"I find yet again that I must agree with you General.  If they fight we will lose thousands of men before we win the day.  We will win of course, even Ragarian must see that now.  Yet the neck of land we have to cross to get to them is perfect for them to defend, we could lose half our army trying to get in."  He scratched his head absent mindedly,  "My first idea was a number of landings all around the peninsula, then pushing towards the City of Ka, however that would change little, we would still suffer horrendous losses.  My second idea was to mount a barrage from ships off the coast into the three towns themselves, but that would only drive them all out of the cities and into the interior and once they were established on Mount Akaris our position would be exactly the same, terrible losses."  

Sandar chuckled,  "You know Tamerin, I believe I am finally beginning to read you, you tell me what we can not do, so that now you can tell me what we should do. Right?"  

"Well, I have an idea that might just make them give up without a real battle at all.  The problem is that I am not sure that it will work and if it does not, well, this war might go on for a long time yet."  Tamerin moved a small black token onto Karden.  

"I am waiting."  Said Sandar.  

"Alright then.  Let us say that Colonel Vanquestor can get into Karden and cause them a few problems."  He moved some Navy tokens on the map spread out before them,  ". . . and Admiral Kovis sails his fleets into Karden and Rangar Bays and takes on their ships, Karden first and then round the peninsula to the main Church fleet that is presently trapped in the Bay of Rangar.  Kovis can pick up the Outlaw Brigade as he leaves Karden Bay, but by then the fleet and the city should be sending great clouds of smoke into the sky.  In this weather the citizens of Rangar will most certainly be able to see it, if not the people in Ka as well."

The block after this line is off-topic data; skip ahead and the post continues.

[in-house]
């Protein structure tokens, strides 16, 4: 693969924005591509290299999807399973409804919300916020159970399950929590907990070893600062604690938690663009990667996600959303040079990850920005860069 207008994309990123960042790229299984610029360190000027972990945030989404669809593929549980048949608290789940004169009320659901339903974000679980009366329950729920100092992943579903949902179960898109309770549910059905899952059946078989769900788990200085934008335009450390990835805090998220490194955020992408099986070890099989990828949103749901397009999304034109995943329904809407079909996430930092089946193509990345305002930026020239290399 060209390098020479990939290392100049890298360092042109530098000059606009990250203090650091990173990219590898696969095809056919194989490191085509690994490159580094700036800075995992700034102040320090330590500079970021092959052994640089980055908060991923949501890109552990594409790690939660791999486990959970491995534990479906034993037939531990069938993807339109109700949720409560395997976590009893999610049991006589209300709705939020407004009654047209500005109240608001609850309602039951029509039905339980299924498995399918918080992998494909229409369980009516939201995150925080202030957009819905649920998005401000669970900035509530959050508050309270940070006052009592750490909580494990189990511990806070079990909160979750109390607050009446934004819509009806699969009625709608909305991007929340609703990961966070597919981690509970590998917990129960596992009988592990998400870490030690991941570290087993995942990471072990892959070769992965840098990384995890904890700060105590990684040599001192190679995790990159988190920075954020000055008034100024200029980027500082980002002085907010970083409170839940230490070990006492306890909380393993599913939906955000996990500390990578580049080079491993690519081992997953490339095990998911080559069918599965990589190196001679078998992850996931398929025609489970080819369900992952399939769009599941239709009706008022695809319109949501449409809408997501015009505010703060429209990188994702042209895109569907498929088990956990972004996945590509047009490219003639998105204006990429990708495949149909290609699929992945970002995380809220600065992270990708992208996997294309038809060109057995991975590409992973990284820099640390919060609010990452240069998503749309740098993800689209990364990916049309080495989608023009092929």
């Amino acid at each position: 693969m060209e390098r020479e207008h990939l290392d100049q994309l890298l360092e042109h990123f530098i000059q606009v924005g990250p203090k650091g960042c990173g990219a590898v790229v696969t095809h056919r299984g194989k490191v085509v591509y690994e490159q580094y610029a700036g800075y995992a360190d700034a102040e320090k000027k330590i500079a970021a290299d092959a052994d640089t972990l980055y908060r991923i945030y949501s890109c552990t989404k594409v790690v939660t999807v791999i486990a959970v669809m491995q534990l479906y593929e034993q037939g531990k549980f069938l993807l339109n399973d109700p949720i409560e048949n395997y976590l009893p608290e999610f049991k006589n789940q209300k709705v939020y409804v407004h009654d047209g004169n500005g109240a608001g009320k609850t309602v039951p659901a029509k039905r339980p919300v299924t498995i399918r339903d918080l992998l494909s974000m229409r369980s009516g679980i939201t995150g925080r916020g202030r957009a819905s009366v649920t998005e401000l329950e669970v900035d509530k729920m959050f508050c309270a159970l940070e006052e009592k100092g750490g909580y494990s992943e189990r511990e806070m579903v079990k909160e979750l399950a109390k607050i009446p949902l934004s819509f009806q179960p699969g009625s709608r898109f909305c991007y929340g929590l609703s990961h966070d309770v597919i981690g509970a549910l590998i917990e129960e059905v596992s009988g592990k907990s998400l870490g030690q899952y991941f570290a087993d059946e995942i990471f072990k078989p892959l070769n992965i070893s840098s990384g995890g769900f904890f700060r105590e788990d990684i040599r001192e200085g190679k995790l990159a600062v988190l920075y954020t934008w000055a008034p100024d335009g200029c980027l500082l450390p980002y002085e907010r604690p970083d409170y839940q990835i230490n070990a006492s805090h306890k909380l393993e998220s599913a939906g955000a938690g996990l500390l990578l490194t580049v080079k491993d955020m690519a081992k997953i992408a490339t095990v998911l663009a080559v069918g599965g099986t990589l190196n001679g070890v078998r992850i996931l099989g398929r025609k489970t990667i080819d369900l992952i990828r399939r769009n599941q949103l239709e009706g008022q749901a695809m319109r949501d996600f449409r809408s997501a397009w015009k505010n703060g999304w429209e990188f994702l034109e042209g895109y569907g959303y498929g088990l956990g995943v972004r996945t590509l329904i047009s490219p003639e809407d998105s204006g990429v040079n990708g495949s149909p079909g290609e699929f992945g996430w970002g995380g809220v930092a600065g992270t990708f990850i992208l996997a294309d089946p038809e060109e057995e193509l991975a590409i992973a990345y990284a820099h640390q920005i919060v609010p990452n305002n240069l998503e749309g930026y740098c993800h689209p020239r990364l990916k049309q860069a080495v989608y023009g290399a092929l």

"So far, so good."  Acknowledged the General,  "Then what?"  

"Then we show them what they are up against.  If we take out their fleet the first day, we can spend the second assembling all of our forces in a massive show of strength all day the second day.  Take all day to do it.  As if there is no end to our strength, so that the last regiments are still arriving when it gets dark that night."  

"It would be a blanket of armed might spread out before them."  Sandar added.  

"Exactly."  The Guardian agreed.  "Each regiment marches onto the field with it's band playing, full battle formation, supply wagons and all."  He began to place tokens on the map in front of them,  "Lions, Dragons, Eagles, Bears, Wildcats, Badgers, Hawks, Falcons, all ten cavalry regiments, all the artillery regiments, as many of the Supply Corps as we can bring up, a dozen Work Legions, the 1st, 2nd and 3rd Militia Battalions, even the Outlaw Brigade.  Sixty thousand men.  And all night we move wagons around fixed with torches like we are bringing in still more.  Then at sun break the next morning, with the sun off our right shoulder, we strike up all the bands and do a bit of shield beating as our courier, carrying an offer of surrender, rides slowly up to the enemy and explains it will be Total War if we have to invade."  Tamerin emphasized the words "Total War".  

"It is worth a try."  General Sandar said quietly,  "Let us just hope they surrender." 


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Chapter Twenty Three